I'm hoping someday we'll be able to find out-not only about the furniture and mantle, but also about the use of the room as there's a gorgeous mantle in the downstairs master bedroom which makes me wonder if the library was downstairs with the other formal rooms and was moved upstairs sometime later. I'd love to find the blueprints!
This room is way down the "to do" list but happens to be one of the few that I actually have a plan for. It seems like it should be pink, green, and cream. While I don't really care for whitish walls, they just seem to be right for this room and apparently, the last guy thought so too.
I've picked up a few things as I've run into them even though I wasn't actively looking for things. When the right thing comes along, you just get it whether you need it immediately or not. Having a goal, reasonable restraint, and being willing to wait for "the right thing" keeps all that potential over-shopping in check.
The first thing I picked up was this really cool crewelwork bedspread. It's not a hundred years old and not Victorian, but this isn't a museum so I don't think the furnishings and fluff need to be era-appropriate. I like that impression of the "passage of time" in my rooms.
You'll also notice that quite often I choose things that don't match-like say, this bedspread and the wallpaper that I'll show in a minute. The colors are wrong. In truth, there's a reason this doesn't bother me a bit.
A couple of houses ago, I was looking for some red velvet drapes to go in a new room I was working on. The walls were a reddish-maroon damask wallpaper. In the typical fashion, I brought home a pair of two possible best-matches. One set was a dead-ringer for a match. It was perfect. The other set was slightly "off" in color. They were hung on two windows where they could both be seen at the same time. As I stood there checking out the two different "looks" I was surprised to discover that the perfect match made the room so boring and the not so perfect match enhanced the other things around it and made the room more interesting. The "perfect match" went back to the store and that's where I got my "The perfect match is often the least interesting" theory although I suspect plenty of other people already know this.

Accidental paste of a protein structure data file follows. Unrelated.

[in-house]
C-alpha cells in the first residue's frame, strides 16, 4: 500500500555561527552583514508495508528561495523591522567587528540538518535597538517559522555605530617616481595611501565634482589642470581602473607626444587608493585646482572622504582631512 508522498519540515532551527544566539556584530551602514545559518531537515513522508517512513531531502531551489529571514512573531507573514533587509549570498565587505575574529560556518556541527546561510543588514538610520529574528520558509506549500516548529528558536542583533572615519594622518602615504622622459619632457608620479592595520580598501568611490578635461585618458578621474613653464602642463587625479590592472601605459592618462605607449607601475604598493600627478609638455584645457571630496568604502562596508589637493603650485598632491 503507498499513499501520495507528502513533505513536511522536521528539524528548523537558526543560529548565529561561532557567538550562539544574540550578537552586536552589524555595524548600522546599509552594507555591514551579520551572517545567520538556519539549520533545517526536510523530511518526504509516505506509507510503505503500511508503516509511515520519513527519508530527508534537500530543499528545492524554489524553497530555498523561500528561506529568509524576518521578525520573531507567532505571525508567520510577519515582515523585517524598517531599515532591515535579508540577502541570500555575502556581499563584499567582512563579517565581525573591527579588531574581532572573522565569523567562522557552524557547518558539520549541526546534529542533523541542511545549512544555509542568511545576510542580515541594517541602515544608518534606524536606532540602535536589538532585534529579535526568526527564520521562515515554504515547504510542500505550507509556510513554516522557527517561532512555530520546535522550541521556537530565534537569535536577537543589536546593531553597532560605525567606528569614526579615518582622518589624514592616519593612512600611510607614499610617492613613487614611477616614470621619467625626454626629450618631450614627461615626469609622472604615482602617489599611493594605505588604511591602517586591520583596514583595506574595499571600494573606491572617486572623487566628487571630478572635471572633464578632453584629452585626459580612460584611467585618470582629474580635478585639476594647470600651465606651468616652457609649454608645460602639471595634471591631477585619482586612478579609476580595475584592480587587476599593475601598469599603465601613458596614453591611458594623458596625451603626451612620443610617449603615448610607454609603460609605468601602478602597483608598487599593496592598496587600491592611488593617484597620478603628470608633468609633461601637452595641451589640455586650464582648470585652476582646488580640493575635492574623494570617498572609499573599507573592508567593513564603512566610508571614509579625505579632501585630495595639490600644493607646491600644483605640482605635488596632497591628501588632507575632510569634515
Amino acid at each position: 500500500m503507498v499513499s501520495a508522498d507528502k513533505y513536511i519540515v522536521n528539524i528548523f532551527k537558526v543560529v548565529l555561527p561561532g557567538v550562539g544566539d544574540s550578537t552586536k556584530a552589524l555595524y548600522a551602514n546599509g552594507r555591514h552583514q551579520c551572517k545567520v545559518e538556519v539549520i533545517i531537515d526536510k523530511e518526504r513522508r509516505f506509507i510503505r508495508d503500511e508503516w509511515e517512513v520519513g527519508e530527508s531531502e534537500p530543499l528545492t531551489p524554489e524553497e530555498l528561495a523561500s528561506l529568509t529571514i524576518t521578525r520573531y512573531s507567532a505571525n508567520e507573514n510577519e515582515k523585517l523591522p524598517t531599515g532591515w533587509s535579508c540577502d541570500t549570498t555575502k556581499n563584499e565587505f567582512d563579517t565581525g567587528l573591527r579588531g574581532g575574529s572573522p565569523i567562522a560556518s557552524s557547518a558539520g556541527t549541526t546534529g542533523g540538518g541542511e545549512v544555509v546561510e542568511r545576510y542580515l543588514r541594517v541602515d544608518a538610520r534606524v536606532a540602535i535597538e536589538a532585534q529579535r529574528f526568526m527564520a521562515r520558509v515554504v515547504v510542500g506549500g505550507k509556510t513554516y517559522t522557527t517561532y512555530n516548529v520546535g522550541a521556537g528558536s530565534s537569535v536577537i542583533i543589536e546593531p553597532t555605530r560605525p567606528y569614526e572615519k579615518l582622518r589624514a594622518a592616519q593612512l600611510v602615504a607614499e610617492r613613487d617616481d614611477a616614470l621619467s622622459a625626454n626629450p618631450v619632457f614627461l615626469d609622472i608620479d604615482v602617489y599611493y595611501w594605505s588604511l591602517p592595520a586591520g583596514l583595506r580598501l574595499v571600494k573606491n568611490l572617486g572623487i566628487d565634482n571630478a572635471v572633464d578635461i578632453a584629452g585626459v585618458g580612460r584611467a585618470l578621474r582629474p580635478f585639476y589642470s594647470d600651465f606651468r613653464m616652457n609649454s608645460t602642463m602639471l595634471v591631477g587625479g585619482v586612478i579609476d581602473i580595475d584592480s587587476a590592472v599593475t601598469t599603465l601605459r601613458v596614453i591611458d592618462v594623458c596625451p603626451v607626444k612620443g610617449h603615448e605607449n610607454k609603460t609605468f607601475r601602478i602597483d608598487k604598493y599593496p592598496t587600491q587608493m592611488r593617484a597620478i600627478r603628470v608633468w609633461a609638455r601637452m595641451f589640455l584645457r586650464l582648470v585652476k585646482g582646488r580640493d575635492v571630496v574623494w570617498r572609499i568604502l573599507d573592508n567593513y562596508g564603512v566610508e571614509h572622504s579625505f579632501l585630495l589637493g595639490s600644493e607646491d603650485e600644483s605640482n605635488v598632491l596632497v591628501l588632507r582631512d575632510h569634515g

So, on to the perfect fabric for the settee and chairs which I found accidentally while shopping for something else. Perfect for what I wanted without necessarily being a perfect match to anything else. Isn't it pretty?
Now for the one thing I'm still waiting for but at least I know where to get it when I'm ready unless House Vernacular decides this is no longer a historical paper.
Isn't that just fabulous??? Here's the thing. I just clicked my link to House Vernacular to see what the pattern name was called and here's the message on the page:
We regret to inform you that House Vernacular is no longer accepting orders. We thank our customers for their support and apologize for any inconvenience this may cause.
Sincerely, The Staff at House Vernacular
You have GOT to be KIDDING! I'm hoping this isn't permanent, but I suspect they're out of the wallpaper business. I'll have to do some snooping around.
Well, here's the wallpaper I could have had if I had figured out what I needed and ordered it a year ago.
Wall & Frieze
Ok, I think I found a backdoor and was able to send them an email, so I'll wait to see what they have to say before panicking. If I didn't love this pattern so much, I'd just skip it as I think Bradbury may be more cost effective, but this is just beautiful and I want it for that room! I'm disgusted.
Meanwhile, here's the view of the Methodist Church from the front window of the room-obviously not taken today since church was canceled due to snow. Only in the south. :)